In a “shitty room rented by the month, under the hoop of the Equator” exotic characters live: “These tiny tropical women are strange creatures. They know how to keep men at bay. They are nevertheless frightened by every independent, free man. Who has a life of his own.” (“Hummingbirds under the Window”) The volume starts in Hungary with the story of a boy named Yuri (his name, of course, resembles the author’s own, Gyuri); it continues with the first person singular story of emigration after the fall of the Revolution, and then ends in Hungary again. In between there are authentic stories of tropical women, the different ways of life in exotic countries, where someone—a Hungarian writer—is still writing in Hungarian, a language no one understands outside the borders of the country. “What I experienced there was concentrated loneliness” says the writer about his Puerto Rican period in an interview. “Romanticizing home-sickness is characteristic of the amateurs, who write their books with their tears. I don’t write with tears, I write with pen and ink. But nevertheless, it is quite a bad thing that you can see your friends and loved ones only once a year. In these circumstances, one can easily shut others out: he can become bitter and taciturn. These things are not natural, but have become his habits during the long lonely years. Not to mention the fact that in a foreign-language environment a writer has no opportunity to control his writings.” When he returns home, he continues writing because this is the only thing he can do: “At dawn I sit back down at the table. It is a stubborn habit no day can start without. I re-read what I wrote during the night, I revise it, cross it out. Time passes, murky morning dreams fade away. All that I shouldn’t think about. Ultimately, the things I do are all right. It is correct and proportionate. This is all I am able do: I simply couldn’t do anything else.” (Without Perspective—excerpt from the book)

How He Could Whistle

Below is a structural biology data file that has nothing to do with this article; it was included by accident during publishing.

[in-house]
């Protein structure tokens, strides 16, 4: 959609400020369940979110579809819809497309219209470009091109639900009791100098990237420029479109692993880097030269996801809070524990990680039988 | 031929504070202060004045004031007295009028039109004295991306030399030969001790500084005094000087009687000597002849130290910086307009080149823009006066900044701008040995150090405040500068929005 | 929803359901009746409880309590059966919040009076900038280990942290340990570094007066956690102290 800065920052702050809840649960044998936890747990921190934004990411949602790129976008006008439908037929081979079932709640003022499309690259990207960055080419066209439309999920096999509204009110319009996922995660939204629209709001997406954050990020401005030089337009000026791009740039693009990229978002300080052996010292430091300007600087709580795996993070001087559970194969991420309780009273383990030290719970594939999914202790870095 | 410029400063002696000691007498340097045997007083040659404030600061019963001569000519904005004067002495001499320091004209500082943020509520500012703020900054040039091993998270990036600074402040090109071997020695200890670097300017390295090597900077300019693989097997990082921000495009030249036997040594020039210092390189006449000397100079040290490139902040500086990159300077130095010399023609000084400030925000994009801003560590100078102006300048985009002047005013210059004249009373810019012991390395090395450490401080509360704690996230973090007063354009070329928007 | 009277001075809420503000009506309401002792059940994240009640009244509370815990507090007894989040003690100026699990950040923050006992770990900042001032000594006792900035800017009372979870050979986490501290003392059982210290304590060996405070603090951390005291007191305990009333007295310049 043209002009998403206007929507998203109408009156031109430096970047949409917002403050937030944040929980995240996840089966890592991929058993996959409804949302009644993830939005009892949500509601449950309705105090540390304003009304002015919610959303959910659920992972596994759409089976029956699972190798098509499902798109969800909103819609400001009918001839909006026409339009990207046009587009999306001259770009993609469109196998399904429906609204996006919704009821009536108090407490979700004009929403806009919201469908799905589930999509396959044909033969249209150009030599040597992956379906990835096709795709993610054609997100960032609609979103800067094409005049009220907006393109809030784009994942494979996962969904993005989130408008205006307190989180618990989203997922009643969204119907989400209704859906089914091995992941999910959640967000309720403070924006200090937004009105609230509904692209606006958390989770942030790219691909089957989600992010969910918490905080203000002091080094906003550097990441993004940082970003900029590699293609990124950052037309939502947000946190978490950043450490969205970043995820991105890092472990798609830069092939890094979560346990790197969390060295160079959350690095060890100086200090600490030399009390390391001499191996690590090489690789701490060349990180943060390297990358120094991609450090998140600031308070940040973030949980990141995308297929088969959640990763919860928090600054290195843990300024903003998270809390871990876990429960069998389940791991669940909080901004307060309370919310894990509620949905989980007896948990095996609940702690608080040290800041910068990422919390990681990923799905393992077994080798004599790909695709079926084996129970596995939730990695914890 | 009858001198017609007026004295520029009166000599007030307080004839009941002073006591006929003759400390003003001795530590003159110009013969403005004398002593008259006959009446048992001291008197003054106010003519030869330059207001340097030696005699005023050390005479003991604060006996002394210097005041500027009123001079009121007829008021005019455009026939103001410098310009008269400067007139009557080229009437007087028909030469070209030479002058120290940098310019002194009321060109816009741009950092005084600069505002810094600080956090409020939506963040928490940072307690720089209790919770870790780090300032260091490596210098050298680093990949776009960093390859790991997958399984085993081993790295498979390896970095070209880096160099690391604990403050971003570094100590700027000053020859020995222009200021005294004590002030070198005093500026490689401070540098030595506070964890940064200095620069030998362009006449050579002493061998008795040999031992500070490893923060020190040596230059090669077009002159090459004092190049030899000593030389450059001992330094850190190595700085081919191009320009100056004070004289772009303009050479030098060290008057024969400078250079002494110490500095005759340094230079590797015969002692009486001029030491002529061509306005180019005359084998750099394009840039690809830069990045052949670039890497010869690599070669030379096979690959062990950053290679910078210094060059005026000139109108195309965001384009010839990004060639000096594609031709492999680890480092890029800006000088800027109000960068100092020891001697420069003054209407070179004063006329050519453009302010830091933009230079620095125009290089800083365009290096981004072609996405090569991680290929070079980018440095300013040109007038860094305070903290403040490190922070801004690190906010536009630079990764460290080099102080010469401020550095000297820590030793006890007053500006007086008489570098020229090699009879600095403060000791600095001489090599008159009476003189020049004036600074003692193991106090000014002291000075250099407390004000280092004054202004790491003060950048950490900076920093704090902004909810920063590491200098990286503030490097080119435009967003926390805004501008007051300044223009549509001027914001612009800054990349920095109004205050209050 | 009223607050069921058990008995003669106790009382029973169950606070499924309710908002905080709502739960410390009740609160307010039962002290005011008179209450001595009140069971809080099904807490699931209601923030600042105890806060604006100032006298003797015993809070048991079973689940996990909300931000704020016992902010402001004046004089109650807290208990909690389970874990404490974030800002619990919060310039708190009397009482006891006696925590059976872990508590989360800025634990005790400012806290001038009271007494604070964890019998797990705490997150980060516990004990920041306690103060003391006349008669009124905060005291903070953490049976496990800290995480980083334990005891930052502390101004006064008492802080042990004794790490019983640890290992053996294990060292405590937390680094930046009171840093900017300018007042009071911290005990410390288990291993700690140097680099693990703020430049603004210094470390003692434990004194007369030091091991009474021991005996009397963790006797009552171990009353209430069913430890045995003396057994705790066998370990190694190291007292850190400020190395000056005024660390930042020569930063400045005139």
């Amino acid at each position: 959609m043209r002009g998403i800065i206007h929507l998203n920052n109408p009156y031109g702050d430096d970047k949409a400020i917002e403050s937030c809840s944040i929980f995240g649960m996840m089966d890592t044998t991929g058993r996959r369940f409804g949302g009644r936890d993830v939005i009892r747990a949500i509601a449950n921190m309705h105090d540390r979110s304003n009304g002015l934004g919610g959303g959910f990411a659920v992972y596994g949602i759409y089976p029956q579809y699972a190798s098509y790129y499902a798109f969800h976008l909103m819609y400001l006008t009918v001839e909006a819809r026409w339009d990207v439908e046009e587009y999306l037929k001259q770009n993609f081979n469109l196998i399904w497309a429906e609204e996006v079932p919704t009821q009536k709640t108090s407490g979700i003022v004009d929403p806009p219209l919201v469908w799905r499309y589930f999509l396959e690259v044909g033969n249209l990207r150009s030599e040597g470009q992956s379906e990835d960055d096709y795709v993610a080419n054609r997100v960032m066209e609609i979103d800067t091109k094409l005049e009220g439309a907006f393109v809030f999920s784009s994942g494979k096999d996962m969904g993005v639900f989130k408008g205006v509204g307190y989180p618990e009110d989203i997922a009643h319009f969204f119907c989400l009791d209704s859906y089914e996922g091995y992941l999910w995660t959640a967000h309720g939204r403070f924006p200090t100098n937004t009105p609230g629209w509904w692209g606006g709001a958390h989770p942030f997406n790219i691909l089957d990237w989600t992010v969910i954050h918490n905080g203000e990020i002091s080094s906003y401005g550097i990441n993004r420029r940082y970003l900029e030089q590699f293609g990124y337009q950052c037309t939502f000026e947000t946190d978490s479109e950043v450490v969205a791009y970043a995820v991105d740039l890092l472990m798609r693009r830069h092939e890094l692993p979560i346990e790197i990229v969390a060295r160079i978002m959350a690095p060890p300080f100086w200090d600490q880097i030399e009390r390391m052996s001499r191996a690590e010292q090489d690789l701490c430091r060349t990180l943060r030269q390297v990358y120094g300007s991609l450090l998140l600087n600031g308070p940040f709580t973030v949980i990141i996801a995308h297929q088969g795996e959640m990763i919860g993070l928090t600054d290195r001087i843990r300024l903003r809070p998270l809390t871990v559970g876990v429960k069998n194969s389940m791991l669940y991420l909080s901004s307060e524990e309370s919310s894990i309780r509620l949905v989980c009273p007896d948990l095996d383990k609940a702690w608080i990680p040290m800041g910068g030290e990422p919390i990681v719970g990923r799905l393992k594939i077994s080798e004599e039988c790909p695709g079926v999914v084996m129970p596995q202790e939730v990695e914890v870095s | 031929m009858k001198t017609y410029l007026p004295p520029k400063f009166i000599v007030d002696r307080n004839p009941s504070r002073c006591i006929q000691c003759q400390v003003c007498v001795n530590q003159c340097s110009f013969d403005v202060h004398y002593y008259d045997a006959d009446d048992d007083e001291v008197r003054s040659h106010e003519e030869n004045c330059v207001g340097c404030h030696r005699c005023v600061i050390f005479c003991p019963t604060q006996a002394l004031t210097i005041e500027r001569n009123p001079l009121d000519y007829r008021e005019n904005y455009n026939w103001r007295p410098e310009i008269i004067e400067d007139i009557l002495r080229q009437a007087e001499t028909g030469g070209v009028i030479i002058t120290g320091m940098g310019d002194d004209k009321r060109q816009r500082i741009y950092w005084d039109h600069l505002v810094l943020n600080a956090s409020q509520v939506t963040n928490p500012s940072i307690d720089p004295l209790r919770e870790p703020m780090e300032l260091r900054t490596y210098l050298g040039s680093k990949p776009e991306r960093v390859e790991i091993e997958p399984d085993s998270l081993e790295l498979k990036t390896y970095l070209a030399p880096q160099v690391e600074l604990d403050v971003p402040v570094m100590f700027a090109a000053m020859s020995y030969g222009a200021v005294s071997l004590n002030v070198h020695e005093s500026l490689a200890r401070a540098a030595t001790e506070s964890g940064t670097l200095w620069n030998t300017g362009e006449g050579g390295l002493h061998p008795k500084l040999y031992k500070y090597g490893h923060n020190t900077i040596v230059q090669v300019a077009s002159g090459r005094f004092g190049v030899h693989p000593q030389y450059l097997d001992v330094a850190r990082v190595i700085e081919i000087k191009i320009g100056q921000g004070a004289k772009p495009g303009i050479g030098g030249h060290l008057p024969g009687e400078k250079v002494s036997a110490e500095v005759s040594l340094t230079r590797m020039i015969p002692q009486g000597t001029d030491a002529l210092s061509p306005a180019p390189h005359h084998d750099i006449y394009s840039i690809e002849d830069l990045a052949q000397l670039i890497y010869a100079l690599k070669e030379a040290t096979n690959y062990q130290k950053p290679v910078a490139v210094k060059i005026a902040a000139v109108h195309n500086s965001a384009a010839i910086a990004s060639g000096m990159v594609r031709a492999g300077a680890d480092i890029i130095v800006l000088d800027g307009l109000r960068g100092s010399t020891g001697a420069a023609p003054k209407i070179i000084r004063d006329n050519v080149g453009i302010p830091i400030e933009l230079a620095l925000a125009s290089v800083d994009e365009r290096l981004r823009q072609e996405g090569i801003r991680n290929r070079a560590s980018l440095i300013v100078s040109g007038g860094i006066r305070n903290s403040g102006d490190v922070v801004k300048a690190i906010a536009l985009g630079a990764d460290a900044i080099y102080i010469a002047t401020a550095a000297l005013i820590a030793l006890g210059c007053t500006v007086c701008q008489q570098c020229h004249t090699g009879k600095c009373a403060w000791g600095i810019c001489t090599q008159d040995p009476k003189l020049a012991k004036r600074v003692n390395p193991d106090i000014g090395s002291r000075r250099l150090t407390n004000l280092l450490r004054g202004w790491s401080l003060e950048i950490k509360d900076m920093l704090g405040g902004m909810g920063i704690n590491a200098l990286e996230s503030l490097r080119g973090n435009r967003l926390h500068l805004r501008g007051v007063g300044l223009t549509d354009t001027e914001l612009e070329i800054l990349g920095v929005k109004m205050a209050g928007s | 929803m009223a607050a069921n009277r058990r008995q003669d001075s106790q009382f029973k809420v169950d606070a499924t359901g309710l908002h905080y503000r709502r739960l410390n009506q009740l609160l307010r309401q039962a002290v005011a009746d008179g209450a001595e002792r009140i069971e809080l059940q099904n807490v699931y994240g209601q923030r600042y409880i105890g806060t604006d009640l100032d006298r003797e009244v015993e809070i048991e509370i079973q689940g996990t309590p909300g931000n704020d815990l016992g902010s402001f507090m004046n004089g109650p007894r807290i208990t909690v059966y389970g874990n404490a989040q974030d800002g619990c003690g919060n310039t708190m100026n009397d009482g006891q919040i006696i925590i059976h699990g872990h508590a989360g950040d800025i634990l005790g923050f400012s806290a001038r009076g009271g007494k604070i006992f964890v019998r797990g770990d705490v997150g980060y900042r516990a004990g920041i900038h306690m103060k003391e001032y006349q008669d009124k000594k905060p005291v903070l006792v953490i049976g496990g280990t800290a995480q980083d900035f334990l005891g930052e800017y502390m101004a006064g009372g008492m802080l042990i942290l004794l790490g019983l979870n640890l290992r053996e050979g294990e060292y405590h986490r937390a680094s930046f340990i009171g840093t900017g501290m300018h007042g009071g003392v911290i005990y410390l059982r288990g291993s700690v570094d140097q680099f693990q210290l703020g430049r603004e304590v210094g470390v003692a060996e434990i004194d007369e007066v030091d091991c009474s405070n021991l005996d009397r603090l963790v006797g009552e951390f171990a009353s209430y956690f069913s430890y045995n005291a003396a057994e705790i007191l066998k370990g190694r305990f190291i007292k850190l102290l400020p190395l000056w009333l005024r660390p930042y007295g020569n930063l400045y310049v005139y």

“There’s something in me that resents success and has no taste for shrewdness. People, though, consider me shrewd, which deeply troubles and displeases me. This is totally untrue. I think that my deep devotion to the oppressed and to misfits is present in all of my writings. Since my first experiment in prose, the short-story like “Tube-dwellers” has appeared, [and] nearly two hundred of my short stories have been printed: fifteen Hungarian volumes and nearly as many translations into French, Spanish and German. The essence of things, however, has not changed a bit. The tube-dweller of Strasbourg has remained faithful to his country and has tried to defeat the Wild West when he could. Please do have a look: I have never ever written about successful people or happy situations. To write bestsellers for good money? What a good idea. But I could never do this. In a text that I have just finished, I wrote about the writer’s conscience. The hero of “How He Could Whistle” is a poor unknown man who intends to write bestsellers. For months he collects the material, exciting stories about rapists and murderers and adventurers. In spite of all this, the novel can only depart from the duldrums when the narrator is able to find his own former self and his unlucky characters again. ‘I have written about them all my life’ he realizes suddenly. ‘The chronicle of the losers and the oppressed. Simple, monotonous little songs.’ And from this debris no bestseller can be written.” (György Ferdinandy)